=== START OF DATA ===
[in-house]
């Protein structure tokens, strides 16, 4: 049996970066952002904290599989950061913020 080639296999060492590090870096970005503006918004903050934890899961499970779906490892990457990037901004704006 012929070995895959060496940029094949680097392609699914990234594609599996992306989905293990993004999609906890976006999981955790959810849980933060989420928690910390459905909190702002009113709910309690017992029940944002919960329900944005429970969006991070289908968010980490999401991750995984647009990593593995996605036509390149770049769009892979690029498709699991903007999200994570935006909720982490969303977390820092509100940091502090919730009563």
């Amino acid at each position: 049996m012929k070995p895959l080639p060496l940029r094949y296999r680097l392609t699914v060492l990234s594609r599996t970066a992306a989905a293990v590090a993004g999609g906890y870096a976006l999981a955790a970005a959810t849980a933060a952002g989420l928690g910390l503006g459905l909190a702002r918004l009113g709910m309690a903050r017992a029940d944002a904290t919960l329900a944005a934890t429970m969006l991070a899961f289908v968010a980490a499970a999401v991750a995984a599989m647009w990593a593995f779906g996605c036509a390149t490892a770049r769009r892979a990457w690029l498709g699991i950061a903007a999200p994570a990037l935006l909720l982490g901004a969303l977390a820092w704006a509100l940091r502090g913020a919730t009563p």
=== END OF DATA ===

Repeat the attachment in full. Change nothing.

[in-house]
């Protein structure tokens, strides 16, 4: 049996970066952002904290599989950061913020 080639296999060492590090870096970005503006918004903050934890899961499970779906490892990457990037901004704006 012929070995895959060496940029094949680097392609699914990234594609599996992306989905293990993004999609906890976006999981955790959810849980933060989420928690910390459905909190702002009113709910309690017992029940944002919960329900944005429970969006991070289908968010980490999401991750995984647009990593593995996605036509390149770049769009892979690029498709699991903007999200994570935006909720982490969303977390820092509100940091502090919730009563």
């Amino acid at each position: 049996m012929k070995p895959l080639p060496l940029r094949y296999r680097l392609t699914v060492l990234s594609r599996t970066a992306a989905a293990v590090a993004g999609g906890y870096a976006l999981a955790a970005a959810t849980a933060a952002g989420l928690g910390l503006g459905l909190a702002r918004l009113g709910m309690a903050r017992a029940d944002a904290t919960l329900a944005a934890t429970m969006l991070a899961f289908v968010a980490a499970a999401v991750a995984a599989m647009w990593a593995f779906g996605c036509a390149t490892a770049r769009r892979a990457w690029l498709g699991i950061a903007a999200p994570a990037l935006l909720l982490g901004a969303l977390a820092w704006a509100l940091r502090g913020a919730t009563p």